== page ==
Michelle Garza and Melissa Lason’s Twin Lakes: Autumn Fires attempts to cross a tale of demonic killings and possession with an odd bit of rural horror worldbuilding. The “others” or “ancestors” are a group of pagans who escaped persecution by fleeing their home and coming to Twin Lakes, Washington. They live well past the normal lifespan and have certain unusual abilities. They settled in with some other unusual creatures, such as werewolves, and keep the human population of their town largely unaware of the strange things that exist in the universe. Liz, who was hitch-hiking, was attacked and nearly raped while passing through town. She stumbled across a dead body at a fire, where she made contact with something evil. The others in town aren’t so sure they should allow her to leave–they can’t risk anyone finding out that their town isn’t perfectly normal. But at the same time, they desperately need to track down a supernatural serial killer before the normal people notice that something’s amiss.

The language in this book comes across as stiff and stilted; it doesn’t flow naturally. Dialogue often gets cheesy and silly. The others come across as a bunch of cranky, gossipy, catty people rather than a nifty and intriguing society. Most of them also seem to think they’re better than anyone around them, which makes them obnoxious and unlikable. Even major ancestor characters, such as Dr. Michael Aaron, don’t exhibit much personality. The setup with the ancestors is also overly complex, and the lengthy explanations included just derail the pacing.

The climactic battle is a bit confusing. Also, the rhythms of it don’t feel natural. It’s just beat after beat after beat with no ebb and flow. It’s an extension of the stiffness that I noted earlier. I feel like reading this book aloud would pinpoint a lot of the awkwardness involved.

Standard horror novel content warning for some blood and gore; nothing too outlandish. As a standard horror book about demonic influence and serial killing this is maybe average. As an attempt at building up one of those rural horror towns for repeat visits, it fails in my eyes. The town has no real creepy atmosphere to it; the others are just too mundane and annoying. I’m afraid I don’t find myself wanting to make repeat visits to this town.

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Short Take: “Elysium,” Jennifer Marie Brissett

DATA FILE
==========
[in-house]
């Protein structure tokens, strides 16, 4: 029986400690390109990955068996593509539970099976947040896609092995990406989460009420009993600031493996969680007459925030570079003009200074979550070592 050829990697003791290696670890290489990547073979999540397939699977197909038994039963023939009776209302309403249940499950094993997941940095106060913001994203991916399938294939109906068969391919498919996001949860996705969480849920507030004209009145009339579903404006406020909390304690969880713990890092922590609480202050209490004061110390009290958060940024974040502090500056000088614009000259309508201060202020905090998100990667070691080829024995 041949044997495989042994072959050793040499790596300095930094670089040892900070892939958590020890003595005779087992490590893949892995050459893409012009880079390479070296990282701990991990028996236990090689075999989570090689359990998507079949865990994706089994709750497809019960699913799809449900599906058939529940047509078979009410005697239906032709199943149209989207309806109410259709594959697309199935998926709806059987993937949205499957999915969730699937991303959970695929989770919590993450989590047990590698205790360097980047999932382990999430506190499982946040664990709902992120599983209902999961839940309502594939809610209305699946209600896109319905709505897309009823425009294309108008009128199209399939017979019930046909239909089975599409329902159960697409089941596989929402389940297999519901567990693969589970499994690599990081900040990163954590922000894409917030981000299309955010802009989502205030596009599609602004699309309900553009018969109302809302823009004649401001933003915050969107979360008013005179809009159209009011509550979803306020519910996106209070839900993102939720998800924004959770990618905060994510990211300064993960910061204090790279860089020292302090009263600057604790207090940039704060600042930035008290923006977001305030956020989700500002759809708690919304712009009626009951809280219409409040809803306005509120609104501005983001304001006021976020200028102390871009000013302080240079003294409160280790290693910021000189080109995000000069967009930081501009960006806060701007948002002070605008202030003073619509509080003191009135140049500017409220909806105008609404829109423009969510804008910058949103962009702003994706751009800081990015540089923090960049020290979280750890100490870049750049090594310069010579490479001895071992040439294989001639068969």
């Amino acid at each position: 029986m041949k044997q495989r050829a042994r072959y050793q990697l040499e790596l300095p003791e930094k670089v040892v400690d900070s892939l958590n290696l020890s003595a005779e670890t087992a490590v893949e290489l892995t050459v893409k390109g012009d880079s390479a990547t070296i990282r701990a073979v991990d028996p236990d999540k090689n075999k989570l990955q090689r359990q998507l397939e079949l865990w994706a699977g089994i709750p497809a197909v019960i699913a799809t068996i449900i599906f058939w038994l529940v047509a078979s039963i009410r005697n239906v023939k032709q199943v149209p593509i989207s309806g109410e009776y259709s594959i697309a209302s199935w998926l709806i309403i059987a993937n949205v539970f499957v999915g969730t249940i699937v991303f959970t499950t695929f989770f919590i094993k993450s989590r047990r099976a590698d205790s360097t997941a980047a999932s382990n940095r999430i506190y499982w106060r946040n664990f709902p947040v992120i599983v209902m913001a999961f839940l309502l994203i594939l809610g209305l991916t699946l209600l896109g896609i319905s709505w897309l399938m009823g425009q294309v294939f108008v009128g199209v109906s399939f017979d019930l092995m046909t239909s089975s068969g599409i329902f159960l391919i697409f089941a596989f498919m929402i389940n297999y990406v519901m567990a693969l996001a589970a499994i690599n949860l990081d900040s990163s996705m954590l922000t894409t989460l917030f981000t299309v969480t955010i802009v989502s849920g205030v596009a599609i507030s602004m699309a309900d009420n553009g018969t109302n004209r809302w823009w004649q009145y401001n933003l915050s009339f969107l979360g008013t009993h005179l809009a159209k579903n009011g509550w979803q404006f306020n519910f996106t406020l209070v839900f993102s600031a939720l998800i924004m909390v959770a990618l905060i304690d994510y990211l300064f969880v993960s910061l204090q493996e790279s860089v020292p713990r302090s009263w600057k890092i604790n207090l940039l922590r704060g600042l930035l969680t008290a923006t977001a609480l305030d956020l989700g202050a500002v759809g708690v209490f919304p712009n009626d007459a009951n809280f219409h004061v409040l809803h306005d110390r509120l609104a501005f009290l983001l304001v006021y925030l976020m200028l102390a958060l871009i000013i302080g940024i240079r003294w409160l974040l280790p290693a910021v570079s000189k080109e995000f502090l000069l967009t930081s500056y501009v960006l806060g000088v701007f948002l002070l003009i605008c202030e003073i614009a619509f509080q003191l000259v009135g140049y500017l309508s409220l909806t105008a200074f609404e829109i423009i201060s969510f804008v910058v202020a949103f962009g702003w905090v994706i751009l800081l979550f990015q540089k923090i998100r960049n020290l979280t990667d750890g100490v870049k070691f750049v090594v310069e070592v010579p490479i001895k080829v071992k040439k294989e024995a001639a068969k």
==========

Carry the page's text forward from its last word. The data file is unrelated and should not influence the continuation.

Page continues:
Pros: Interesting characters and world
Cons: Utterly confusing and surreal
Rating: 3 out of 5

Jennifer Marie Brissett’s Elysium is an odd, surreal story about Adrianne and Antoine, who are going through some marital difficulties. Or maybe it’s about Adrianne and Antoinette? Or brothers Antoine and Adrian? Variant after variant of the story emerges, each one further from “reality” than the last, until we’re reading not about standard relationship troubles, but about a war with enigmatic aliens, involving a dust that’s changing Earth’s inhabitants, a city beneath a city, and a mysterious message humanity leaves behind as it races to escape the planet.

I never really felt like there was a coherent story here. I understand that some readers like a surreal, inexplicable experience, and if that’s for you, you might enjoy this more than I did. However, when I read a story that never really comes together as a whole I tend to feel like I didn’t get much out of it. I would have preferred to just see the actual story of the world succumbing to aliens without the reality-hopping and character-flipping.

The characters are interesting, at least, although we don’t spend a lot of time with any one of them. The pacing is okay, allowing us longer glimpses of uninterrupted narrative as we go. For some reason elks keep showing up; no idea what that’s about. It is nice to have some non-white, non-cis/het characters to follow.

I wish I had better things to say about this book. It just never came together for me.